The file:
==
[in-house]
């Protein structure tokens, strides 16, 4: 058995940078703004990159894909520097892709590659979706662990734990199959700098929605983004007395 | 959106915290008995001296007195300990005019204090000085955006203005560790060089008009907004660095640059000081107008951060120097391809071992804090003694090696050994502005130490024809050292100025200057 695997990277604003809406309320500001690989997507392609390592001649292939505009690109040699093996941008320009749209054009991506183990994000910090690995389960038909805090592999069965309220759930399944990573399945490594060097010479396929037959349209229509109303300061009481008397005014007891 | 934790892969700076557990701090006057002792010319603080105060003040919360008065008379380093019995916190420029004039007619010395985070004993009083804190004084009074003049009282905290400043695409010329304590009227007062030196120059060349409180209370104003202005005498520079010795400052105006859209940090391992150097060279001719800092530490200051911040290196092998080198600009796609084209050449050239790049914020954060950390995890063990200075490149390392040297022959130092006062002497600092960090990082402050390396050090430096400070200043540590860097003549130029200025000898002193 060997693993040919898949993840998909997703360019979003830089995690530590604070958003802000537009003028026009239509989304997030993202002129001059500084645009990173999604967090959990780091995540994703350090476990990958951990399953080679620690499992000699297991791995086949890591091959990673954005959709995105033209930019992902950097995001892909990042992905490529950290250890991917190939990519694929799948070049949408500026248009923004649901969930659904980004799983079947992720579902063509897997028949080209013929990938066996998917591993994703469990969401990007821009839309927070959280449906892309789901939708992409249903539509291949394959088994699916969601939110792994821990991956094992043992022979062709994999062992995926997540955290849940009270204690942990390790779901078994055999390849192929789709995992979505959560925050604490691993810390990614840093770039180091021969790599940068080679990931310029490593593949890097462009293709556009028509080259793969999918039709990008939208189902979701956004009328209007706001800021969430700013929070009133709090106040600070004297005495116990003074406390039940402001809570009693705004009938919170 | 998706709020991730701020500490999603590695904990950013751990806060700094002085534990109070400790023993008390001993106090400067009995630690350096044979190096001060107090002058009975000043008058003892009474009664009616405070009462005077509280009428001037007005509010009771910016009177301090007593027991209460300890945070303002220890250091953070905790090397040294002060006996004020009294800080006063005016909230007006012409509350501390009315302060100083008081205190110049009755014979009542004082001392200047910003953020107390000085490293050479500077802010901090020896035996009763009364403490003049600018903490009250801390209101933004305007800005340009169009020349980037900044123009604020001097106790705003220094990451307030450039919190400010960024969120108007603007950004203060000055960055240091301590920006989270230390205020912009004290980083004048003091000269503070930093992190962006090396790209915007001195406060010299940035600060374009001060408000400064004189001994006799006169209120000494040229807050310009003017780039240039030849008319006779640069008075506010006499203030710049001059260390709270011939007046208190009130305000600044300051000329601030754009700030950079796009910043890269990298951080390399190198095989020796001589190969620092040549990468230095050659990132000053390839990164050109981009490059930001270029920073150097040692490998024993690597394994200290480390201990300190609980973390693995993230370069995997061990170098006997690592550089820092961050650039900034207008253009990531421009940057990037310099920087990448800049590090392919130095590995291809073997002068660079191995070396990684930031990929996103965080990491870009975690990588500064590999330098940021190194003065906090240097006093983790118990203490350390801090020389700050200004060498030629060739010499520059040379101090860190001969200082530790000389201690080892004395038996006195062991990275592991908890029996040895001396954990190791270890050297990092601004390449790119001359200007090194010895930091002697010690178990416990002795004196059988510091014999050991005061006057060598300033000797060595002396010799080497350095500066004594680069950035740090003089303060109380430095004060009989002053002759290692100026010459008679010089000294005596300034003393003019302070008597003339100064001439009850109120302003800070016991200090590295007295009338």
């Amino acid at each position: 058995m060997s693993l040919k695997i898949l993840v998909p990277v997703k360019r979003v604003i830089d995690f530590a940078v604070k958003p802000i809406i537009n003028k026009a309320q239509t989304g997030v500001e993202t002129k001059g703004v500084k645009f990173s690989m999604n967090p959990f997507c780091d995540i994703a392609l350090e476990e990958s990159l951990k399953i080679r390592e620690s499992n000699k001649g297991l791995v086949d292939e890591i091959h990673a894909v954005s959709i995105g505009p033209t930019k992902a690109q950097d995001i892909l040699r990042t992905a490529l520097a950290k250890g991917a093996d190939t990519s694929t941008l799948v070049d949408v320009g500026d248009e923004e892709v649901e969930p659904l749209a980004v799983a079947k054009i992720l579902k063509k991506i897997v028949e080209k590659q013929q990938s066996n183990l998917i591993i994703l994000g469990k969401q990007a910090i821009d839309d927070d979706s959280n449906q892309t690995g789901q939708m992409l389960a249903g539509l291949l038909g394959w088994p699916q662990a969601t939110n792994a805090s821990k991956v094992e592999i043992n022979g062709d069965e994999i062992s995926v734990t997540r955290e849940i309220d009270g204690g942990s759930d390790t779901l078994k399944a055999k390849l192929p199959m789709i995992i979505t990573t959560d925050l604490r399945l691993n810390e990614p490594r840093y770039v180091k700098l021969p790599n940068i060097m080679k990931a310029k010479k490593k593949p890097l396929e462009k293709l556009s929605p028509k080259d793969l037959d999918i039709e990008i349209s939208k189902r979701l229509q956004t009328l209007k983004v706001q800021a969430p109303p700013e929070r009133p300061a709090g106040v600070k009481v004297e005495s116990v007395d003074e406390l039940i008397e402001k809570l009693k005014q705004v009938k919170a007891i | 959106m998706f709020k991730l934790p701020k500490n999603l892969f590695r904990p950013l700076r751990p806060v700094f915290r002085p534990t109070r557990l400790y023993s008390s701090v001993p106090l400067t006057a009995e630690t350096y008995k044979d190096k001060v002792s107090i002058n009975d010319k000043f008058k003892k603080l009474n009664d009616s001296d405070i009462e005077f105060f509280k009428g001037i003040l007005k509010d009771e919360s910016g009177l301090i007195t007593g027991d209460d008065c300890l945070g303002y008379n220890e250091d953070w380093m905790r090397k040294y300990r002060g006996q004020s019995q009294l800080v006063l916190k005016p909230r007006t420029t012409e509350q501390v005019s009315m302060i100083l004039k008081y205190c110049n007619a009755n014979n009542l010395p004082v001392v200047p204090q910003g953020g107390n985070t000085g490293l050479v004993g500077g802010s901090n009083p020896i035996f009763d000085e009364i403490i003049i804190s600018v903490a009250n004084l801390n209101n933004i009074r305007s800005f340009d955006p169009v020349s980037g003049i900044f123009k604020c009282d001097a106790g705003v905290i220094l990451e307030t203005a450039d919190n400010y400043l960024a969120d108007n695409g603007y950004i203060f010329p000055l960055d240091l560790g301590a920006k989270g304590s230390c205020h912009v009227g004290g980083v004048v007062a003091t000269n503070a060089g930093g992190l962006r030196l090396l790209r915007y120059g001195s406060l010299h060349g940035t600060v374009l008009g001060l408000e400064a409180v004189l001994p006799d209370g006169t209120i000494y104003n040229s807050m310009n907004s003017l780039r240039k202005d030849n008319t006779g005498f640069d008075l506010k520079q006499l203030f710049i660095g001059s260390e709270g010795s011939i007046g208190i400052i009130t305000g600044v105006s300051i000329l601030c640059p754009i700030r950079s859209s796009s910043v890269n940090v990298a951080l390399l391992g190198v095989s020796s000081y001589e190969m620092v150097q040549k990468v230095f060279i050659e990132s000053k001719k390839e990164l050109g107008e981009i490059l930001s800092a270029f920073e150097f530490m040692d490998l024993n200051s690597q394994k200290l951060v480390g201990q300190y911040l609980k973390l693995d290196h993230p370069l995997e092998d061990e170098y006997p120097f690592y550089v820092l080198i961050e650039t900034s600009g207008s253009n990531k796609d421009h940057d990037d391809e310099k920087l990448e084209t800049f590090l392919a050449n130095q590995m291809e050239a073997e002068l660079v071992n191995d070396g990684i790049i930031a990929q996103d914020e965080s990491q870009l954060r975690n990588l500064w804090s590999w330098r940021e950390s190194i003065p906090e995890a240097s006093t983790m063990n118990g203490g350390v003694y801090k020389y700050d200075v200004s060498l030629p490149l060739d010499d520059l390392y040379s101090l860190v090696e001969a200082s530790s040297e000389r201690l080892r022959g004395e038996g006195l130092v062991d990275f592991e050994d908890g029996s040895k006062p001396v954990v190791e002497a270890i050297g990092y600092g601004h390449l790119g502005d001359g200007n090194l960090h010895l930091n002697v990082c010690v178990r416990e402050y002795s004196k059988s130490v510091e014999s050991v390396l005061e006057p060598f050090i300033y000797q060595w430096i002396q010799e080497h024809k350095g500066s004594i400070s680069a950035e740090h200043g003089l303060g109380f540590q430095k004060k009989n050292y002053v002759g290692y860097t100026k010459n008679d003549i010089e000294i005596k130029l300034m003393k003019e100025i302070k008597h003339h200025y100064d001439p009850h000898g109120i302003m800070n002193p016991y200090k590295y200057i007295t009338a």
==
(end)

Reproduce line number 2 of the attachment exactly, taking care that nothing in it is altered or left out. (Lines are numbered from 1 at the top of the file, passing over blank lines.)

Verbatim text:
């Protein structure tokens, strides 16, 4: 058995940078703004990159894909520097892709590659979706662990734990199959700098929605983004007395 | 959106915290008995001296007195300990005019204090000085955006203005560790060089008009907004660095640059000081107008951060120097391809071992804090003694090696050994502005130490024809050292100025200057 695997990277604003809406309320500001690989997507392609390592001649292939505009690109040699093996941008320009749209054009991506183990994000910090690995389960038909805090592999069965309220759930399944990573399945490594060097010479396929037959349209229509109303300061009481008397005014007891 | 934790892969700076557990701090006057002792010319603080105060003040919360008065008379380093019995916190420029004039007619010395985070004993009083804190004084009074003049009282905290400043695409010329304590009227007062030196120059060349409180209370104003202005005498520079010795400052105006859209940090391992150097060279001719800092530490200051911040290196092998080198600009796609084209050449050239790049914020954060950390995890063990200075490149390392040297022959130092006062002497600092960090990082402050390396050090430096400070200043540590860097003549130029200025000898002193 060997693993040919898949993840998909997703360019979003830089995690530590604070958003802000537009003028026009239509989304997030993202002129001059500084645009990173999604967090959990780091995540994703350090476990990958951990399953080679620690499992000699297991791995086949890591091959990673954005959709995105033209930019992902950097995001892909990042992905490529950290250890991917190939990519694929799948070049949408500026248009923004649901969930659904980004799983079947992720579902063509897997028949080209013929990938066996998917591993994703469990969401990007821009839309927070959280449906892309789901939708992409249903539509291949394959088994699916969601939110792994821990991956094992043992022979062709994999062992995926997540955290849940009270204690942990390790779901078994055999390849192929789709995992979505959560925050604490691993810390990614840093770039180091021969790599940068080679990931310029490593593949890097462009293709556009028509080259793969999918039709990008939208189902979701956004009328209007706001800021969430700013929070009133709090106040600070004297005495116990003074406390039940402001809570009693705004009938919170 | 998706709020991730701020500490999603590695904990950013751990806060700094002085534990109070400790023993008390001993106090400067009995630690350096044979190096001060107090002058009975000043008058003892009474009664009616405070009462005077509280009428001037007005509010009771910016009177301090007593027991209460300890945070303002220890250091953070905790090397040294002060006996004020009294800080006063005016909230007006012409509350501390009315302060100083008081205190110049009755014979009542004082001392200047910003953020107390000085490293050479500077802010901090020896035996009763009364403490003049600018903490009250801390209101933004305007800005340009169009020349980037900044123009604020001097106790705003220094990451307030450039919190400010960024969120108007603007950004203060000055960055240091301590920006989270230390205020912009004290980083004048003091000269503070930093992190962006090396790209915007001195406060010299940035600060374009001060408000400064004189001994006799006169209120000494040229807050310009003017780039240039030849008319006779640069008075506010006499203030710049001059260390709270011939007046208190009130305000600044300051000329601030754009700030950079796009910043890269990298951080390399190198095989020796001589190969620092040549990468230095050659990132000053390839990164050109981009490059930001270029920073150097040692490998024993690597394994200290480390201990300190609980973390693995993230370069995997061990170098006997690592550089820092961050650039900034207008253009990531421009940057990037310099920087990448800049590090392919130095590995291809073997002068660079191995070396990684930031990929996103965080990491870009975690990588500064590999330098940021190194003065906090240097006093983790118990203490350390801090020389700050200004060498030629060739010499520059040379101090860190001969200082530790000389201690080892004395038996006195062991990275592991908890029996040895001396954990190791270890050297990092601004390449790119001359200007090194010895930091002697010690178990416990002795004196059988510091014999050991005061006057060598300033000797060595002396010799080497350095500066004594680069950035740090003089303060109380430095004060009989002053002759290692100026010459008679010089000294005596300034003393003019302070008597003339100064001439009850109120302003800070016991200090590295007295009338």